The output from the master latch circuit of the first stage constituting the input register is used as the output of the register. This places the input register in the through mode at the setup of the input address Add, so that the data from the external input of the input address Add is supplied asynchronously to the decoder circuit before the rising edge of the control signal of the input register is transferred to the input register. This enables quicker selection at the decoder. Increasing the margin relative to a pulse signal permits reduced delay at the delay circuit; reversing the output of the pulse generating circuit and the decoder signal A3 eliminates the need of the delay circuit itself.
In the burst mode, the data in the input registers must be held without accepting the input address Add, whereas the data cannot be held because the input registers are set in the through mode at the time of setting up the foregoing input address Add. Therefore, a path is provided so that the outputs of the input registers, i.e. the outputs of the slave latch circuit, are fed back to the input during the burst mode, thereby making it possible to change the logic relative to the input signal A supplied to the input registers according to the burst switching signal Burst. Specifically, the logic function based on the burst switching signal Burst is transferred from a control clock CLK path over to an address signal Add path.
According to another aspect of the present invention, there is provided a semiconductor memory device which includes a plurality of input registers which capture an input signal at a voltage transition edge of a clock control signal, a pulse generating circuit which generates a pulse signal synchronized with the clock control signal, and a decoder circuit which receives an output signal of the plurality of input registers and the pulse signal.
The clock control signal may be clock generated internally by using the edge of an external input clock as the reference.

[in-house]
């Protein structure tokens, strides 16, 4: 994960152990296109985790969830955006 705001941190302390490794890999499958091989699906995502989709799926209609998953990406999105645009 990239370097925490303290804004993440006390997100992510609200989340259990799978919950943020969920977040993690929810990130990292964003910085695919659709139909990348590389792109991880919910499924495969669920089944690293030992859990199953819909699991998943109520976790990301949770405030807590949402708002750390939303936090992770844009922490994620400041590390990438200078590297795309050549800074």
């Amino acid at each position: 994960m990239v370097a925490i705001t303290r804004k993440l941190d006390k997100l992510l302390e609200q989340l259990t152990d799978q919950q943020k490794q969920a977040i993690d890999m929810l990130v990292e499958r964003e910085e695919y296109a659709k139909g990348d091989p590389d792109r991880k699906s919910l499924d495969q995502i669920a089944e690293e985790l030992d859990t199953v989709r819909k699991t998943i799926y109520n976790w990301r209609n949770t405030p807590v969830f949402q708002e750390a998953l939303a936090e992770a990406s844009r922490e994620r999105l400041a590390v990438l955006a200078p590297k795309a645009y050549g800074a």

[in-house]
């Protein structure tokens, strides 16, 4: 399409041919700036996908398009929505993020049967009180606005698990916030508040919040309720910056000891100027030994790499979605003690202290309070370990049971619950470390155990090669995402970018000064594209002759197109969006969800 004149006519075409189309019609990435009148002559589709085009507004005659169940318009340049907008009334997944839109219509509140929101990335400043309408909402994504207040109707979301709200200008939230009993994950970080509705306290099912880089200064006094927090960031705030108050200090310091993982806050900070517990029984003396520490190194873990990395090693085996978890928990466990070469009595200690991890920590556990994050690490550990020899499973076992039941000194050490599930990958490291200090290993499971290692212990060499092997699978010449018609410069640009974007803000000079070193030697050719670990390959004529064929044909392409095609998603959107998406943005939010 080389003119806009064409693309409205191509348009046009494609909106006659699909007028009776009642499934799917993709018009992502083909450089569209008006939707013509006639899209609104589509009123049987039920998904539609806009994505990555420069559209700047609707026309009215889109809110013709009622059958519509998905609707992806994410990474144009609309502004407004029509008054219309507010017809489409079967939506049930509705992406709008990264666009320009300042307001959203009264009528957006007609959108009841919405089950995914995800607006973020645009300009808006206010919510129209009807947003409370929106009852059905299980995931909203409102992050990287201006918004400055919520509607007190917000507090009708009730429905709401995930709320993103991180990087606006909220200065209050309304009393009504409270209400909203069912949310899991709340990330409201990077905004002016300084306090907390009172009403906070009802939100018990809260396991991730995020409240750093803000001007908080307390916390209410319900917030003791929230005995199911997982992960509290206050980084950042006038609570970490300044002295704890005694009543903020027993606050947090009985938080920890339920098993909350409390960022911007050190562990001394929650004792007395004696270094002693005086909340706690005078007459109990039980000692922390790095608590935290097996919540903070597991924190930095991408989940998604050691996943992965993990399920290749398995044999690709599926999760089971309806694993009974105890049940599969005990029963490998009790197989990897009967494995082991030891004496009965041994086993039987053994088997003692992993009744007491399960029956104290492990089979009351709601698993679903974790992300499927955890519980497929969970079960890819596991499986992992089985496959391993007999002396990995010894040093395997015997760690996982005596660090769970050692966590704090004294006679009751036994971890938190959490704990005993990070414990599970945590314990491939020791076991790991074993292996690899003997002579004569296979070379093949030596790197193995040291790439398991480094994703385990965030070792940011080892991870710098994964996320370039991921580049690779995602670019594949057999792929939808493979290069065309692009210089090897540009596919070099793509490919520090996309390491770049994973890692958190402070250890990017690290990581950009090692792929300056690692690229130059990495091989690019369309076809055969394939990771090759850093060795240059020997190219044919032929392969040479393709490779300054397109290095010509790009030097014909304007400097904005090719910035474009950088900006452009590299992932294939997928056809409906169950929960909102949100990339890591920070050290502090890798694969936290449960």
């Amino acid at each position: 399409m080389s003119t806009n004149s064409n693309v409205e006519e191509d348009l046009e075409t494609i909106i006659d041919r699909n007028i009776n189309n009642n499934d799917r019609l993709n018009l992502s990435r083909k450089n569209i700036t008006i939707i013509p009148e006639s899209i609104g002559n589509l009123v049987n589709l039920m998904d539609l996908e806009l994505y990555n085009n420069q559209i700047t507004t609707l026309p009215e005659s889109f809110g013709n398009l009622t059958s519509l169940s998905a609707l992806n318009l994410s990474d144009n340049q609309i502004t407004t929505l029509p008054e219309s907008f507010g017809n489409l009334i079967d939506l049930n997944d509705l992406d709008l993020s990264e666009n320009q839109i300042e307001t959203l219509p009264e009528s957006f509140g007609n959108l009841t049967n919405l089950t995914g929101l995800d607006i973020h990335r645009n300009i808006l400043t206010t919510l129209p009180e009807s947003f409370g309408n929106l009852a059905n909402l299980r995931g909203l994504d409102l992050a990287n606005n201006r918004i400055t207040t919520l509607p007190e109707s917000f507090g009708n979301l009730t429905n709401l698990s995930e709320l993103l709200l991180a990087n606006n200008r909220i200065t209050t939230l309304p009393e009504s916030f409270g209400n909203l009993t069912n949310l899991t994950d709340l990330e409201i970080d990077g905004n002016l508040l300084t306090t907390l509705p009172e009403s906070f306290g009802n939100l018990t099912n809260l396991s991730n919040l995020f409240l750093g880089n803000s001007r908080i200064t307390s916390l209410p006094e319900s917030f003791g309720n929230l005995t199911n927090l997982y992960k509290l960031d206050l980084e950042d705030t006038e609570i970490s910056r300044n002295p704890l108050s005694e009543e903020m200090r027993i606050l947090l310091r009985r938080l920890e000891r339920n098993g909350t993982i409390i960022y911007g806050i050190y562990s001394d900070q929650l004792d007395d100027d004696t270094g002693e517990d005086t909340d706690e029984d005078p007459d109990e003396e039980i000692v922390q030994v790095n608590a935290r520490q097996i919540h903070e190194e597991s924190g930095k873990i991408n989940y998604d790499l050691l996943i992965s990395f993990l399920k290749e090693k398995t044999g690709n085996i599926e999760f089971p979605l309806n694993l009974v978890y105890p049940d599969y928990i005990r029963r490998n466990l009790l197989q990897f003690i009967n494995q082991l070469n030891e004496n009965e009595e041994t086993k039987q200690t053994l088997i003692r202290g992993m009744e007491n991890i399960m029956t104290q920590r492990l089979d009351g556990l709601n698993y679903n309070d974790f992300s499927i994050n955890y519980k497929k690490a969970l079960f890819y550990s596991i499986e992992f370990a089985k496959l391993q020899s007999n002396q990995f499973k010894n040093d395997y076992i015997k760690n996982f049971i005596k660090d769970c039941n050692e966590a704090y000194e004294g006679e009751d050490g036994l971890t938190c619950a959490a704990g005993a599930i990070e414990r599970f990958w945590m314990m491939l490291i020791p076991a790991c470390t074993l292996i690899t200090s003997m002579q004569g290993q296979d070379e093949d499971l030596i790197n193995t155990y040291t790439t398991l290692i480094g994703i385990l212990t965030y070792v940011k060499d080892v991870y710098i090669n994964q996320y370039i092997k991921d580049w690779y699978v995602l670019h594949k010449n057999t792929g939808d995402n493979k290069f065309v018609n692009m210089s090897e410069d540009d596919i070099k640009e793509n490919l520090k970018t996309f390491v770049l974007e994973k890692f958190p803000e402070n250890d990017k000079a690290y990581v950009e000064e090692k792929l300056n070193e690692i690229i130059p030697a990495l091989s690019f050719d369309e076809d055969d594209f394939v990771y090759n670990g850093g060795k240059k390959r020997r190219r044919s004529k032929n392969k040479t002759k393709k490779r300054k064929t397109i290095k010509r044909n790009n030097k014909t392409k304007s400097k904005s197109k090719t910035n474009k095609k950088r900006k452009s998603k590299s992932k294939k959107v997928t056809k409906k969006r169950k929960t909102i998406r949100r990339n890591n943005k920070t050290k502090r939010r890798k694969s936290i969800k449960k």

The input signal can be an address signal and the control signal of the multiplexer can be the changing signal of the burst operation for automatically generating the address signal internally. The decoder circuit may be an address decoder circuit.
A part of the decoder circuit before performing the logical operation based on the pulse signal can be disposed in a stage preceding the multiplexer A delay circuit for adjusting timing may be inserted in an input path of the control signal of the multiplexer.
Further, the pulse signal may be employed as the clock control signal of the input register.
The above and other objects, features and advantages of the present invention will be apparent from the following description taken in conjunction with the accompanying drawings, in which:
FIG. 1 is a circuit diagram showing a synchronous semiconductor memory circuit of a first embodiment of the present invention;
FIG. 2 is a diagram illustrating the waveform of the internal operation of the embodiment shown in FIG. 1;
FIG. 3 is a circuit diagram showing a synchronous semiconductor memory circuit of a second embodiment of the present invention;
FIG. 4 is a circuit diagram showing a synchronous semiconductor memory circuit of a third embodiment of the present invention;
FIG. 5 is a circuit diagram showing a synchronous semiconductor memory circuit of a fourth embodiment of the present invention;
FIG. 6 is a circuit diagram showing a conventional semiconductor memory circuit;
FIG. 7 is a circuit diagram showing an example of a multiplexer (4A);
FIG. 8 is a circuit diagram showing an example of a latch circuit (11, 12);
FIG. 9 is a circuit diagram showing an example of a pulse generating circuit (6); and
FIG. 10 is a diagram illustrating the waveform of the internal operation of the conventional example shown in FIG. 6.
The embodiments of the present invention will now be described with reference to the accompanying drawings.
FIG. 1 is a circuit diagram illustrating a semiconductor memory circuit of a first embodiment in accordance with the present invention.